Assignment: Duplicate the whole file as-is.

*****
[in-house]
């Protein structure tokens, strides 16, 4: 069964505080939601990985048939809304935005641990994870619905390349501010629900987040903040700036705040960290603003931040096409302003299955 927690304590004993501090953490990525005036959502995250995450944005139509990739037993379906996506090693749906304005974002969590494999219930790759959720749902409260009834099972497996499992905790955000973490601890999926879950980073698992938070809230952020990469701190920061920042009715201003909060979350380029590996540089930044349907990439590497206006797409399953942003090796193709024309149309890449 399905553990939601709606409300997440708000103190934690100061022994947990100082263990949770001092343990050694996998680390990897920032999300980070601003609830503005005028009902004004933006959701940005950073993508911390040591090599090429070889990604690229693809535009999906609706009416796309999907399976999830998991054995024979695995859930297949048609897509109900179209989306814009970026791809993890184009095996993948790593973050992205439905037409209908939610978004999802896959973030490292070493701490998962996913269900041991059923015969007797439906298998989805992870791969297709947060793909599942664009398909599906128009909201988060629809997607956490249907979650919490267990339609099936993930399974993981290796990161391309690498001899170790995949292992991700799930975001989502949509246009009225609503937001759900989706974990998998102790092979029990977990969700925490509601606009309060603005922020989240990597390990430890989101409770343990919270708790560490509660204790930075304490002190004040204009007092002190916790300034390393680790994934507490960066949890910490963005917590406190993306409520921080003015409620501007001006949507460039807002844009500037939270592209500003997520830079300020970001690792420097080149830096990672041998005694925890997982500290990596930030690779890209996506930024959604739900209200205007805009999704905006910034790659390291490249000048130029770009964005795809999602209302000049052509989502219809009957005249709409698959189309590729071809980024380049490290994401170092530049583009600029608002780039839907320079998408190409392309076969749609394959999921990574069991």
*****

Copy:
[in-house]
């Protein structure tokens, strides 16, 4: 069964505080939601990985048939809304935005641990994870619905390349501010629900987040903040700036705040960290603003931040096409302003299955 927690304590004993501090953490990525005036959502995250995450944005139509990739037993379906996506090693749906304005974002969590494999219930790759959720749902409260009834099972497996499992905790955000973490601890999926879950980073698992938070809230952020990469701190920061920042009715201003909060979350380029590996540089930044349907990439590497206006797409399953942003090796193709024309149309890449 399905553990939601709606409300997440708000103190934690100061022994947990100082263990949770001092343990050694996998680390990897920032999300980070601003609830503005005028009902004004933006959701940005950073993508911390040591090599090429070889990604690229693809535009999906609706009416796309999907399976999830998991054995024979695995859930297949048609897509109900179209989306814009970026791809993890184009095996993948790593973050992205439905037409209908939610978004999802896959973030490292070493701490998962996913269900041991059923015969007797439906298998989805992870791969297709947060793909599942664009398909599906128009909201988060629809997607956490249907979650919490267990339609099936993930399974993981290796990161391309690498001899170790995949292992991700799930975001989502949509246009009225609503937001759900989706974990998998102790092979029990977990969700925490509601606009309060603005922020989240990597390990430890989101409770343990919270708790560490509660204790930075304490002190004040204009007092002190916790300034390393680790994934507490960066949890910490963005917590406190993306409520921080003015409620501007001006949507460039807002844009500037939270592209500003997520830079300020970001690792420097080149830096990672041998005694925890997982500290990596930030690779890209996506930024959604739900209200205007805009999704905006910034790659390291490249000048130029770009964005795809999602209302000049052509989502219809009957005249709409698959189309590729071809980024380049490290994401170092530049583009600029608002780039839907320079998408190409392309076969749609394959999921990574069991």